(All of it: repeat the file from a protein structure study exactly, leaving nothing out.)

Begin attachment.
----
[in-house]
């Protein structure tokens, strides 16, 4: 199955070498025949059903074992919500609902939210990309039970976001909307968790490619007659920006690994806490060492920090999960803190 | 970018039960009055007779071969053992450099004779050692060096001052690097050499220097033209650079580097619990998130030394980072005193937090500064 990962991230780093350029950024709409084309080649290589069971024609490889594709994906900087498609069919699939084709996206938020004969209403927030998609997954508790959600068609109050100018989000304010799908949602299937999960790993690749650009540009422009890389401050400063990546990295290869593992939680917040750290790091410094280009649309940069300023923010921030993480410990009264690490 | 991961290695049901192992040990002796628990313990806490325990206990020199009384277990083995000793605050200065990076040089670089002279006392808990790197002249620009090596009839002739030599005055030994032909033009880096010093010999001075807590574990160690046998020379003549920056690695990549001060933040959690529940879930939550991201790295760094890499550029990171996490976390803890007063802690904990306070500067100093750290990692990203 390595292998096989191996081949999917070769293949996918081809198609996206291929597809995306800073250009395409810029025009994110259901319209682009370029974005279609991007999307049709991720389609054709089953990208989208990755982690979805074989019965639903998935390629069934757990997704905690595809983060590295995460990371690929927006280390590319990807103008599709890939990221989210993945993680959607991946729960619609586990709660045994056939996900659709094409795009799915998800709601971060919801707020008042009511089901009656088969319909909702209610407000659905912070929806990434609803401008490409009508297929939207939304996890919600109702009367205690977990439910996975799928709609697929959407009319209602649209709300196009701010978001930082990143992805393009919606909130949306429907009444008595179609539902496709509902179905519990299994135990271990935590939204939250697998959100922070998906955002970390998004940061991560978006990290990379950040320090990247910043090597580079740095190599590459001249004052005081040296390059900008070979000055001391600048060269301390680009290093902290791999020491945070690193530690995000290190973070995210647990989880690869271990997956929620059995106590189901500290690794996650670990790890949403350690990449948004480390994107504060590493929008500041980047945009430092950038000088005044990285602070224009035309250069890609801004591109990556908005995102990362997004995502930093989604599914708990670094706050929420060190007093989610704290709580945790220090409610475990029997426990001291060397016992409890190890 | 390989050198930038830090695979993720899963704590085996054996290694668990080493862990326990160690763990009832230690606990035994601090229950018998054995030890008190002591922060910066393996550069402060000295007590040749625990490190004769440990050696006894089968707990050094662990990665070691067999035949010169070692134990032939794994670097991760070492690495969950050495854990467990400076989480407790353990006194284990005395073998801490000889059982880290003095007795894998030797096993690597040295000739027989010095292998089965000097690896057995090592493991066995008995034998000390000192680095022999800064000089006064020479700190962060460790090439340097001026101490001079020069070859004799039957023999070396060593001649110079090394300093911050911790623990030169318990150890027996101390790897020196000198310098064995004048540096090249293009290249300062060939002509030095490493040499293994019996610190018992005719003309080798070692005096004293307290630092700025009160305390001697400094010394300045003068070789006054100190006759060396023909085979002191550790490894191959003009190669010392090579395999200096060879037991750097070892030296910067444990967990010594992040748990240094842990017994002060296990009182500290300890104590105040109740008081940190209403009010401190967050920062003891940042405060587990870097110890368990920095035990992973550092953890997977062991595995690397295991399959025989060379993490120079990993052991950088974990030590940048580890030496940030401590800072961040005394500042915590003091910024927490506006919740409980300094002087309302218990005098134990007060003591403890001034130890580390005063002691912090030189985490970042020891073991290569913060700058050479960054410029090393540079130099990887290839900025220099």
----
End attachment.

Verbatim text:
[in-house]
């Protein structure tokens, strides 16, 4: 199955070498025949059903074992919500609902939210990309039970976001909307968790490619007659920006690994806490060492920090999960803190 | 970018039960009055007779071969053992450099004779050692060096001052690097050499220097033209650079580097619990998130030394980072005193937090500064 990962991230780093350029950024709409084309080649290589069971024609490889594709994906900087498609069919699939084709996206938020004969209403927030998609997954508790959600068609109050100018989000304010799908949602299937999960790993690749650009540009422009890389401050400063990546990295290869593992939680917040750290790091410094280009649309940069300023923010921030993480410990009264690490 | 991961290695049901192992040990002796628990313990806490325990206990020199009384277990083995000793605050200065990076040089670089002279006392808990790197002249620009090596009839002739030599005055030994032909033009880096010093010999001075807590574990160690046998020379003549920056690695990549001060933040959690529940879930939550991201790295760094890499550029990171996490976390803890007063802690904990306070500067100093750290990692990203 390595292998096989191996081949999917070769293949996918081809198609996206291929597809995306800073250009395409810029025009994110259901319209682009370029974005279609991007999307049709991720389609054709089953990208989208990755982690979805074989019965639903998935390629069934757990997704905690595809983060590295995460990371690929927006280390590319990807103008599709890939990221989210993945993680959607991946729960619609586990709660045994056939996900659709094409795009799915998800709601971060919801707020008042009511089901009656088969319909909702209610407000659905912070929806990434609803401008490409009508297929939207939304996890919600109702009367205690977990439910996975799928709609697929959407009319209602649209709300196009701010978001930082990143992805393009919606909130949306429907009444008595179609539902496709509902179905519990299994135990271990935590939204939250697998959100922070998906955002970390998004940061991560978006990290990379950040320090990247910043090597580079740095190599590459001249004052005081040296390059900008070979000055001391600048060269301390680009290093902290791999020491945070690193530690995000290190973070995210647990989880690869271990997956929620059995106590189901500290690794996650670990790890949403350690990449948004480390994107504060590493929008500041980047945009430092950038000088005044990285602070224009035309250069890609801004591109990556908005995102990362997004995502930093989604599914708990670094706050929420060190007093989610704290709580945790220090409610475990029997426990001291060397016992409890190890 | 390989050198930038830090695979993720899963704590085996054996290694668990080493862990326990160690763990009832230690606990035994601090229950018998054995030890008190002591922060910066393996550069402060000295007590040749625990490190004769440990050696006894089968707990050094662990990665070691067999035949010169070692134990032939794994670097991760070492690495969950050495854990467990400076989480407790353990006194284990005395073998801490000889059982880290003095007795894998030797096993690597040295000739027989010095292998089965000097690896057995090592493991066995008995034998000390000192680095022999800064000089006064020479700190962060460790090439340097001026101490001079020069070859004799039957023999070396060593001649110079090394300093911050911790623990030169318990150890027996101390790897020196000198310098064995004048540096090249293009290249300062060939002509030095490493040499293994019996610190018992005719003309080798070692005096004293307290630092700025009160305390001697400094010394300045003068070789006054100190006759060396023909085979002191550790490894191959003009190669010392090579395999200096060879037991750097070892030296910067444990967990010594992040748990240094842990017994002060296990009182500290300890104590105040109740008081940190209403009010401190967050920062003891940042405060587990870097110890368990920095035990992973550092953890997977062991595995690397295991399959025989060379993490120079990993052991950088974990030590940048580890030496940030401590800072961040005394500042915590003091910024927490506006919740409980300094002087309302218990005098134990007060003591403890001034130890580390005063002691912090030189985490970042020891073991290569913060700058050479960054410029090393540079130099990887290839900025220099």